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Our accessible Mediterranean cruise vacation (Part 2)

November 25, 2018

This multi-part post describes a recent trip my husband, Charles, and I took earlier this year to celebrate our first wedding anniversary — a week-long Mediterranean cruise that included stops in three Italian ports. I have posted this information because I hope other people who have been diagnosed with MS — or who have a close connection to MS — will read it, and it will help make their life journey easier.

After my MS diagnosis, I began having problems with balance and foot drop, so my doctor recommended that I use a cane. I cannot walk long distances, even with a cane, so  when we travel, I use a mobility scooter. Because I use the scooter, we plan accessible vacations.

When we plan trips to Europe, we work with Sage Traveling. For this trip, the company provided accessible transportation to and from airports, hotels and our cruise ship, as well as  knowledgable guides for tours along the way.

On our first day on the cruise ship, we found our handicapped-accessible cabin without a problem. We stood on our balcony and watched as Spain receded in the distance and the ship headed across the Mediterranean Sea toward Italy.

The next morning we stopped for our first tour in Italy — the picturesque Amalfi Coast and the famous Roman ruins of Pompeii. At the port in Naples, we met two gentlemen from Sage Traveling — our tour guide and driver. They loaded my scooter in their roomy van, and Charles and I climbed into the back seat.

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More than 2 million tourists a year travel this serpentine road along the Amalfi Coast.

Because the road along the Amalfi Coast road is so narrow, drivers cannot use their rearview mirrors, which have to be pressed against the sides of the vehicles so a passing vehicle doesn’t tear off the mirrors. When a tour bus comes down the road, the traffic heading in the opposite director has to stop so the bus can get by.

But even with the steep terrain, our tour guide made sure I could get around on my scooter and see many sights.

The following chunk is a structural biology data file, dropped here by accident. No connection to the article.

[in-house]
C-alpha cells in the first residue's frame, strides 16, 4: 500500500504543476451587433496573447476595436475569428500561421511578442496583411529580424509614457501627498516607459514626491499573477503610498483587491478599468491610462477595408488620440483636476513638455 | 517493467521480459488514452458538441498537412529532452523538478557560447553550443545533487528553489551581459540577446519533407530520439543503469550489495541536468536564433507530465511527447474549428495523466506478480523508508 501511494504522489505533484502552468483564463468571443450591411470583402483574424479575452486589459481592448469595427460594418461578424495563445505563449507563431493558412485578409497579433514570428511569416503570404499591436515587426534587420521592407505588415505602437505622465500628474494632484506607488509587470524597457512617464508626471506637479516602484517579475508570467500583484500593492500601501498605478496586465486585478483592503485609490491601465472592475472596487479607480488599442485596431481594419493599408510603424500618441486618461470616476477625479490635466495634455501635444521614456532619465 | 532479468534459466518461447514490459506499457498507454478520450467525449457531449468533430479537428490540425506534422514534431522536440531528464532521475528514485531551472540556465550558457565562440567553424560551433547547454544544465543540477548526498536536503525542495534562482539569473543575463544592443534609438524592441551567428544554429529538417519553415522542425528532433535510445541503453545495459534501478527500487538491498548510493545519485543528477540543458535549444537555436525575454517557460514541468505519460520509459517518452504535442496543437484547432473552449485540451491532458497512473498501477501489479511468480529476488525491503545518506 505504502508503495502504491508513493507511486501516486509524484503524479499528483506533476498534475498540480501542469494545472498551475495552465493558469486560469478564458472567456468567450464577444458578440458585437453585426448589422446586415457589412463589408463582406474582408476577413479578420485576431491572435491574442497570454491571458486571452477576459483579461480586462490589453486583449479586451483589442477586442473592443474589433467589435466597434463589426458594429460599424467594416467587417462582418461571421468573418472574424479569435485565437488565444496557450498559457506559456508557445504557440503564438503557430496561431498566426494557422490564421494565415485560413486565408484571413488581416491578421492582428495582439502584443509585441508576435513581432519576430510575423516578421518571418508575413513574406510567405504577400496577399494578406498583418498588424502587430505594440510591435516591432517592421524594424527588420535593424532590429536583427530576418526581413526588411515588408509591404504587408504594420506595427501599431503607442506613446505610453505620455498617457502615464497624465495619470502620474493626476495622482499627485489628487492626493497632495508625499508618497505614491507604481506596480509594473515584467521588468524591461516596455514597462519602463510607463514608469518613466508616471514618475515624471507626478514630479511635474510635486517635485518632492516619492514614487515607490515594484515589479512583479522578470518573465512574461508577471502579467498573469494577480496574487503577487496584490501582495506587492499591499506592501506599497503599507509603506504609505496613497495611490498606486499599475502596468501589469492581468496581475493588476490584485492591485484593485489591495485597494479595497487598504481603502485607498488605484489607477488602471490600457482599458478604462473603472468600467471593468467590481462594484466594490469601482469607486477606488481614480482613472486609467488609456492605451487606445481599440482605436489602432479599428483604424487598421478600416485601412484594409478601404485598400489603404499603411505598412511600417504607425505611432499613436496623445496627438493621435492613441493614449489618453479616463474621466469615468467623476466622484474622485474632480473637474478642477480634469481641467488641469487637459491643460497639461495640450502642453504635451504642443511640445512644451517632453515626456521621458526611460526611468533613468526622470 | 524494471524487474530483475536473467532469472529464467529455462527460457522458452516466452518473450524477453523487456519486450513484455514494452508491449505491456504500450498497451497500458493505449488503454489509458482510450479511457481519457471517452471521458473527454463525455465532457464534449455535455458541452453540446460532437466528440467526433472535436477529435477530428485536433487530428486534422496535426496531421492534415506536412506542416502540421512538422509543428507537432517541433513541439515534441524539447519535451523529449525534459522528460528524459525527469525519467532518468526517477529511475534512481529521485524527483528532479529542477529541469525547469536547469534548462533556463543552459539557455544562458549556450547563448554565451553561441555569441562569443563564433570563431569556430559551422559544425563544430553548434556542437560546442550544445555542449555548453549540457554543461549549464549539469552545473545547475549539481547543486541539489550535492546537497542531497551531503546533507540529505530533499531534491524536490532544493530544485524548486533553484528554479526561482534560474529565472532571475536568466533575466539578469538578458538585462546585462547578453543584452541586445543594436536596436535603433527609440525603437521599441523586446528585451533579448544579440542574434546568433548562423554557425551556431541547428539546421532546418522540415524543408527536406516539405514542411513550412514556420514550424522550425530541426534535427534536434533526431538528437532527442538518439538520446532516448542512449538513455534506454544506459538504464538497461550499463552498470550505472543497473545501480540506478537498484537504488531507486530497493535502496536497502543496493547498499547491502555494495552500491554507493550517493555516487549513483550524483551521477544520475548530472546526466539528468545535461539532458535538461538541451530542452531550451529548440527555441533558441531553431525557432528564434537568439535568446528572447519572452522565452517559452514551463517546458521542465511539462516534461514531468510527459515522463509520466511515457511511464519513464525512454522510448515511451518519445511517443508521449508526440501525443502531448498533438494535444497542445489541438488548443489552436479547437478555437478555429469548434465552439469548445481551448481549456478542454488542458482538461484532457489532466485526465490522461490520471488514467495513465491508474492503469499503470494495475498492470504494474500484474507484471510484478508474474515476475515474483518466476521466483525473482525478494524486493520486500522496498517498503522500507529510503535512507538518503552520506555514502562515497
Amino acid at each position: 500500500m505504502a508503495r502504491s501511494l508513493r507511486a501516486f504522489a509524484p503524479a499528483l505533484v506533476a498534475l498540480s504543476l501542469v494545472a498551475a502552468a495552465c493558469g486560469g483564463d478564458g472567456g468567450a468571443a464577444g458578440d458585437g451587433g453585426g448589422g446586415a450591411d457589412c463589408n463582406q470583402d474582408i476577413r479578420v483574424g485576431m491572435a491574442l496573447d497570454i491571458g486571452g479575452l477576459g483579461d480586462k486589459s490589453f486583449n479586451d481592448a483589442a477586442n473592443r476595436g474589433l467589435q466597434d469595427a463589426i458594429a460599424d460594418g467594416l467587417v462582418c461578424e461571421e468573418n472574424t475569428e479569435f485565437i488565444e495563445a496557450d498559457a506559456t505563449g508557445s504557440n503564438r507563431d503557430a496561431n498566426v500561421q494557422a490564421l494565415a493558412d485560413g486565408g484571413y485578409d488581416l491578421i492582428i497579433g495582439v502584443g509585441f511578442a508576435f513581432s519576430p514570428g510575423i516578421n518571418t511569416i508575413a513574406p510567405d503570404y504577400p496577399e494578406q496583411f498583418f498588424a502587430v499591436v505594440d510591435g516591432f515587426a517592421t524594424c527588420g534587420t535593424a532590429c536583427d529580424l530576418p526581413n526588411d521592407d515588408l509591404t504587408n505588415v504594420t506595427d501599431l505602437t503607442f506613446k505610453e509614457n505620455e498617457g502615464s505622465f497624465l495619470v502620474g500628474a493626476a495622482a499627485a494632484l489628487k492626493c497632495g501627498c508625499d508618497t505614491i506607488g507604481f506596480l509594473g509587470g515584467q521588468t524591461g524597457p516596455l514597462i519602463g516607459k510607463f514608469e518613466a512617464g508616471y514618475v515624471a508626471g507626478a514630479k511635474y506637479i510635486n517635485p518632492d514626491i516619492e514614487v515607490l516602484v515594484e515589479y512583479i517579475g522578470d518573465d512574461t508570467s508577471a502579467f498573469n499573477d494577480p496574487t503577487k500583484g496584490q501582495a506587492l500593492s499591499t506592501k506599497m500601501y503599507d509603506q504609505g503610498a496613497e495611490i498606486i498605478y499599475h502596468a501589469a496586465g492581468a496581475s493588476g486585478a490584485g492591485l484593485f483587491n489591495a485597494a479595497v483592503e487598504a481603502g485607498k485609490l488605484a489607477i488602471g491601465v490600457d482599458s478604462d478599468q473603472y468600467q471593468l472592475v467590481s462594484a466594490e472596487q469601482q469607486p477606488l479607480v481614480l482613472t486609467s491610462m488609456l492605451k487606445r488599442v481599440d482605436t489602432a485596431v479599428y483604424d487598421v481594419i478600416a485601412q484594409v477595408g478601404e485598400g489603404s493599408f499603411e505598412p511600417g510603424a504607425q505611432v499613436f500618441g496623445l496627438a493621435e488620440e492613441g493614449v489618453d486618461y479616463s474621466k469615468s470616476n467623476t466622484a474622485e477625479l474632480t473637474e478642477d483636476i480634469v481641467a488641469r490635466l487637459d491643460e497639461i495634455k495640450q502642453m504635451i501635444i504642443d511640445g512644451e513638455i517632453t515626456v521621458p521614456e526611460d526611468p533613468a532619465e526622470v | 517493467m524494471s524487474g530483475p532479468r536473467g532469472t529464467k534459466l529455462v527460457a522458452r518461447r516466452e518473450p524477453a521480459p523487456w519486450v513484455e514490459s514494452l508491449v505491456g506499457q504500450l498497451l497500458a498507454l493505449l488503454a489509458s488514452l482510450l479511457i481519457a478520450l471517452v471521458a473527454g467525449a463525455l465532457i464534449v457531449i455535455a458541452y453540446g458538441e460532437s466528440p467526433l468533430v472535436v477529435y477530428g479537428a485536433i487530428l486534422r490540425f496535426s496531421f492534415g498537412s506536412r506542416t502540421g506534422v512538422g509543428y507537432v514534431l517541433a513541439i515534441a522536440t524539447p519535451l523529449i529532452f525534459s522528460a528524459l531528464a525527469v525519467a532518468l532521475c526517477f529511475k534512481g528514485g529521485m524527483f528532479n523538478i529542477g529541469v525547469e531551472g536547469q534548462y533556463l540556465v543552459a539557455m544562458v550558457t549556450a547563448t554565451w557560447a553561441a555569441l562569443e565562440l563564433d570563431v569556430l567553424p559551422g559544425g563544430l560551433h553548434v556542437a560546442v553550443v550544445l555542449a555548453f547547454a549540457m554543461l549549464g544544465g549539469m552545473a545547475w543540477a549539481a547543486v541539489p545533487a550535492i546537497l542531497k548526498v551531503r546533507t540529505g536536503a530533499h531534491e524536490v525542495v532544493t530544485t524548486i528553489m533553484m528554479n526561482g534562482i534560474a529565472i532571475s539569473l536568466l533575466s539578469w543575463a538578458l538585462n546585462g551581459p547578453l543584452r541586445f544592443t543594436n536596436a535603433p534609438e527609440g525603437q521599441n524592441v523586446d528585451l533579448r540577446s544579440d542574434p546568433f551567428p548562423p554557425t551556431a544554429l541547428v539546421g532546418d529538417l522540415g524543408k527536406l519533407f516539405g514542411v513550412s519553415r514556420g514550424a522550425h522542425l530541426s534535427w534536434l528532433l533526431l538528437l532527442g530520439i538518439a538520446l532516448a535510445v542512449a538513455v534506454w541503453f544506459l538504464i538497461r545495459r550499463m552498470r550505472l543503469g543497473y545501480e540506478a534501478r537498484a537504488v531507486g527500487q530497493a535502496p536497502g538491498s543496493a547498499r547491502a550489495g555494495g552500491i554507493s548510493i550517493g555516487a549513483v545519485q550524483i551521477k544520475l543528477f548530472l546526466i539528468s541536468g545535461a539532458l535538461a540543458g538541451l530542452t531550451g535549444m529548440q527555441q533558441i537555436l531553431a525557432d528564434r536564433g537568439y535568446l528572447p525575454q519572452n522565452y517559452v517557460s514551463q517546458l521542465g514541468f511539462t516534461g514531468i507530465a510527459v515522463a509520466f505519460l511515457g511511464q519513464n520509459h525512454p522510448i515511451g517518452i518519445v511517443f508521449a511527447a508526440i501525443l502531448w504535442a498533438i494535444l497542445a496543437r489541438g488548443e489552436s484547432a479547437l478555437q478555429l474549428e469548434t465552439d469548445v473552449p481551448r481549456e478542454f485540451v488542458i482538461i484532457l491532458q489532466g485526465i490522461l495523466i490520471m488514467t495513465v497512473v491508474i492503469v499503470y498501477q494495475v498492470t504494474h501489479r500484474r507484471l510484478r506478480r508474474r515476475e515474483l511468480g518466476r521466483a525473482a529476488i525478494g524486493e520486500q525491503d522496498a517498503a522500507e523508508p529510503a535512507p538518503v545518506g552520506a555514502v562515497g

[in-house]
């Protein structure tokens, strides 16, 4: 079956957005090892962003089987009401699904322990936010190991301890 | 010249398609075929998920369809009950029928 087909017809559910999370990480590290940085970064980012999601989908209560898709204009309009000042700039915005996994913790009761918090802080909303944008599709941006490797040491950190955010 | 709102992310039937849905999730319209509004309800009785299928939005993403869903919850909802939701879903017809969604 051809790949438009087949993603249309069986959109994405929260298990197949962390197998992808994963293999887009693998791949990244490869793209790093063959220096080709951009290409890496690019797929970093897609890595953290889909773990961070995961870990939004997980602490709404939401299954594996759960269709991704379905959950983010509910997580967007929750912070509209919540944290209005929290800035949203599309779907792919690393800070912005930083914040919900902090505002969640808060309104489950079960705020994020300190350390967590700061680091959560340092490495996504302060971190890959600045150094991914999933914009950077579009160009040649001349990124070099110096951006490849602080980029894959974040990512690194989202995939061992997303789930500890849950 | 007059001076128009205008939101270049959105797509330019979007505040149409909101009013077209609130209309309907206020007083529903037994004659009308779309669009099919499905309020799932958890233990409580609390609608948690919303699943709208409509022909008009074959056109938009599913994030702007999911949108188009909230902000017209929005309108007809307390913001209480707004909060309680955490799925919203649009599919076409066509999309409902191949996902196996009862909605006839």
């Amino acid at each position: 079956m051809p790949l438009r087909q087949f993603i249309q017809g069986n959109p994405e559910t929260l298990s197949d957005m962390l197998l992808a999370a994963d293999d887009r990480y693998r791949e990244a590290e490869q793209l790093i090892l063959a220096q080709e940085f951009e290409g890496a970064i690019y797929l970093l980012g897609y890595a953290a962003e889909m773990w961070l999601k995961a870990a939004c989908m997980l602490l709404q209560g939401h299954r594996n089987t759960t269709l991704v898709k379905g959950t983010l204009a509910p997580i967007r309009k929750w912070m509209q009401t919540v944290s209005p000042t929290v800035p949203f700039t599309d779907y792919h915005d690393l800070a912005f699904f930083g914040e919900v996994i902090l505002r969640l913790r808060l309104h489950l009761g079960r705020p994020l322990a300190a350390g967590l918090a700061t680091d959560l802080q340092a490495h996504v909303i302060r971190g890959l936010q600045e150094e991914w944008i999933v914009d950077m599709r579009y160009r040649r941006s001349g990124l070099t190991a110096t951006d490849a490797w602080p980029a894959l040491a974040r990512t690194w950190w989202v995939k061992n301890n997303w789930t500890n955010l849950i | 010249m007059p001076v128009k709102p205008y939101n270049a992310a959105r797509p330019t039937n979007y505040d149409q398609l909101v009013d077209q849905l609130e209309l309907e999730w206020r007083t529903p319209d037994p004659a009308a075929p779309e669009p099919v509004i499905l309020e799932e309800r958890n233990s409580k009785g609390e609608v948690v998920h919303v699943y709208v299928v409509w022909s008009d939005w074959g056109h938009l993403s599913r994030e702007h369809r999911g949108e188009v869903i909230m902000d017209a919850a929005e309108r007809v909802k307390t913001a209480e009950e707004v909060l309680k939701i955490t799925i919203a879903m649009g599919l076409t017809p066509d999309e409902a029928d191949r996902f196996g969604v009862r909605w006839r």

As we traveled down the coast road, we saw lemon trees growing in terraced gardens. The Amalfi Coast is known for its production of limoncello liqueur, made from those lemons.

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After touring the Limoncello Factory, Charles and I took in the view.

We also saw handmade pottery at a shop in Positano.  The Amalfi Coast is a major center for Italian ceramics, including tiles, tableware, vases and bowls.

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The picturesque. village of Positano is tucked into the hills along the Amalfi Coast. John Steinbeck called it “a dream place that isn’t quite real when you are there and becomes beckoningly real after you have gone.”

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Tourists climb the 62 broad steps leading to the Amalfi Cathedral in the Piazza Duomo. The cathedral is dedicated to the Apostle Saint Andrew, whose relics are kept there.

After we left the Amalfi Coast, we stopped for lunch at a small cafe, where we enjoyed a traditional margarita pizza with a crust baked in a wood-fired oven.

After lunch, we headed for the nearby ruins of the Roman city of Pompeii. When Mount Vesuvius erupted in 79 AD, Pompeii was buried under 13 to 20 feet of volcanic ash and pumice. Pompeii’s remains were discovered in 1599. Its ancient stone streets are straight and laid out in a grid. Our tour guide led us through the ruins on a surprisingly accessible path.

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The well-preserved ruins of Pompeii include homes, shops and public areas such as a forum, amphitheater, temples and baths.

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A tourist attraction for more than 250 years, Pompeii is said to be the most visited archeological site in the world. Tourists can spend several days exploring the site.

Next up: At our second stop in Italy, we see Rome and the Vatican.

 

 

 

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2 Responses to “Our accessible Mediterranean cruise vacation (Part 2)”

  1. William Keller Says:

    Such an interesting travelogue. Your travels should be an inspiration to many others WBK

    Sent from my iPhone.

    >

    Like


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